Everything you need to know about Queen Consort Camilla (cloned)

On Saturday 6 May, Britain will crown a new Queen for the first time in more than 70 years at the coronation of Queen Consort Camilla and King Charles III.

As the country prepares to usher in a new era for the royal family, many might be feeling curious about our head of state and his partner, who will be crowned Queen this weekend.

Camilla Parker-Bowles has been a member of the royal family for many years, but her rise to the very top of the royal family tree was only cemented in 2005, when she married the King (then the Prince of Wales).

Even before their wedding, she and Charles were inseparable. Their relationship has lasted many decades, but it hasn’t always been smooth sailing.

Over the years however, the Queen Consort shed her reputation as “the other woman” to become a firm favourite within the royal family. The late Queen Elizabeth gave her blessing for Camilla to be known as Queen Consort during her platinum jubilee last year, signifying a major shift in her position in the family and in the country’s minds.

Camilla was born Camilla Rosemary Shand at King’s College Hospital on 17 July 1947. Her parents were Major Bruce Shand, a British Army officer who went on to become a businessman, and Rosalind Cubitt, a British aristocrat and daughter of Roland Cubitt, 3rd Baron Ashcombe.

The eldest of three children, she grew up in The Laines, an 18th-century country house in Plumpton, East Sussex. They also had a second home: a three-storey house in south Kensington.

Camilla has described her childhood as “idyllic”. She told Women’s Weekly Australia: “I was one of the very lucky ones. I had an idyllic childhood right in the country, sitting on the South Downs with my brother and my sister and our pets and our ponies. I think it was a simple childhood.”

Camilla, aged four, and her sister Annabelle, aged three, as bridesmaids for the wedding of Jeremy Gubbitt and Diana du Cane in 1952 (Getty Images)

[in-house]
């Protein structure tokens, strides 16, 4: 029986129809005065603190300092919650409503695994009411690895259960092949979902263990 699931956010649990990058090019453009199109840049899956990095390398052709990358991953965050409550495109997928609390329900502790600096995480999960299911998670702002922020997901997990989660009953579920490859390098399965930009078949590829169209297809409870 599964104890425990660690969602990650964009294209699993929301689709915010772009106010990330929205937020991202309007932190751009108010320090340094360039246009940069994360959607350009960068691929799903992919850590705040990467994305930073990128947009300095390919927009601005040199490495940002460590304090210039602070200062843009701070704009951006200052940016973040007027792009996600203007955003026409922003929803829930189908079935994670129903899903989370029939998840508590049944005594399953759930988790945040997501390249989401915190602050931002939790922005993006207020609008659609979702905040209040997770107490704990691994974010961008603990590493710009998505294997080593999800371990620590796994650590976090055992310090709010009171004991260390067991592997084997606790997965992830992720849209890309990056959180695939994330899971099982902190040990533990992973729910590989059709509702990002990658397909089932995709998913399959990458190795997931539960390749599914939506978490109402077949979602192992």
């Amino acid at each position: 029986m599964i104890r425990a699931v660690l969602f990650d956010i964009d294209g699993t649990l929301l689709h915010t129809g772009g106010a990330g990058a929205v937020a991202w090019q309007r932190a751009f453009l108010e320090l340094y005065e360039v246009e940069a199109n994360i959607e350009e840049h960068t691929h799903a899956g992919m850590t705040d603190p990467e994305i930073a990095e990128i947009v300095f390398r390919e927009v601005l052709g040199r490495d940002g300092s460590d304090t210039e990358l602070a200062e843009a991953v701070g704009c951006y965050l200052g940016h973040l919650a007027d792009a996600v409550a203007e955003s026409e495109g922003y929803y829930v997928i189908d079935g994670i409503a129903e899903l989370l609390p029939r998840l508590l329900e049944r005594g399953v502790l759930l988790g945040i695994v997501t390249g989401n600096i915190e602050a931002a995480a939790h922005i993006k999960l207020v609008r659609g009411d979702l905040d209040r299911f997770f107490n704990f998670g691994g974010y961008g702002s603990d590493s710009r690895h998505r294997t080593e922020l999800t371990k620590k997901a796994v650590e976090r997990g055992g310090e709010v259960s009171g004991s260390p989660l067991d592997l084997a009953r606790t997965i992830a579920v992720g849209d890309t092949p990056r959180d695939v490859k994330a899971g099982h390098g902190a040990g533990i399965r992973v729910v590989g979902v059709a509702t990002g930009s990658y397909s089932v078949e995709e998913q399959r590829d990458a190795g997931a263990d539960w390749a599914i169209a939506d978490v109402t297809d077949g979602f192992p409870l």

Camilla, aged four, and her sister Annabelle, aged three, as bridesmaids for the wedding of Jeremy Gubbitt and Diana du Cane in 1952 (Getty Images)

She recalled riding to school on her pony alongside her siblings, Annabel Elliot and Mark Shand. “We just pottered along this very pretty road with two or three cars going past. Life was very laid-back,” she reminisced. “I suppose I thought life was always going to be like that.”

But life had its own plans for Camilla. At age 16, she attended the Mon Fertile finishing school in Tolochenaz, Switzerland, and later decided to go to France to study French literature at the University of London Institute in Paris for six months.

In 1965, she became one of 311 debutantes in London. Camilla spent the next few years moving around flats in the city with friends and family, working as a secretary for various firms in the West End, and honing her love for horse-riding and equestrian activities.

It was during this period of her life that she met the man who would become her first husband, Andrew Parker-Bowles. Camilla and Andrew met through his younger brother, Simon, and embarked in an on-and-off relationship.

Andrew and Camilla Parker-Bowles (PA) (PA Archive)
Andrew and Camilla Parker-Bowles (PA) (PA Archive)

It was during one of their off-periods, in the middle of 1971, that Camilla met Charles, the then-Prince of Wales. Andrew, meanwhile, was dating the Princess Royal. Biographer Gyles Brandreth wrote in his book Charles and Camilla: Portrait of a Love Affair that they were formally introduced by their mutual friend, Lucia Santa Cruz, despite orbiting one another in the same social circles for years.